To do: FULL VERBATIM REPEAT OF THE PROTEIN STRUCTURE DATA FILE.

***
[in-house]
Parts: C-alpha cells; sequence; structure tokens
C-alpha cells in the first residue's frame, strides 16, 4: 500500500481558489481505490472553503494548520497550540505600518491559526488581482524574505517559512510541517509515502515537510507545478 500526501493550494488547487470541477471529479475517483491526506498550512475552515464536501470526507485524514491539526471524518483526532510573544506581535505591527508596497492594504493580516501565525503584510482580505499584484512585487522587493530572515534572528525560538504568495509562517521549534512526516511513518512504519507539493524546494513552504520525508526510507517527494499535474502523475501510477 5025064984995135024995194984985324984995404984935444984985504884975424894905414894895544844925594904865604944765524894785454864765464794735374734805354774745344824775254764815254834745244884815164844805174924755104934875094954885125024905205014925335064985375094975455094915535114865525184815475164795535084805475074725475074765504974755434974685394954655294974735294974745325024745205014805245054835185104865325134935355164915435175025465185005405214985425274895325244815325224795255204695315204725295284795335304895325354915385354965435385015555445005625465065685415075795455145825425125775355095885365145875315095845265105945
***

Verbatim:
[in-house]
Parts: C-alpha cells; sequence; structure tokens
C-alpha cells in the first residue's frame, strides 16, 4: 500500500481558489481505490472553503494548520497550540505600518491559526488581482524574505517559512510541517509515502515537510507545478 500526501493550494488547487470541477471529479475517483491526506498550512475552515464536501470526507485524514491539526471524518483526532510573544506581535505591527508596497492594504493580516501565525503584510482580505499584484512585487522587493530572515534572528525560538504568495509562517521549534512526516511513518512504519507539493524546494513552504520525508526510507517527494499535474502523475501510477 5025064984995135024995194984985324984995404984935444984985504884975424894905414894895544844925594904865604944765524894785454864765464794735374734805354774745344824775254764815254834745244884815164844805174924755104934875094954885125024905205014925335064985375094975455094915535114865525184815475164795535084805475074725475074765504974755434974685394954655294974735294974745325024745205014805245054835185104865325134935355164915435175025465185005405214985425274895325244815325224795255204695315204725295284795335304895325354915385354965435385015555445005625465065685415075795455145825425125775355095885365145875315095845265105945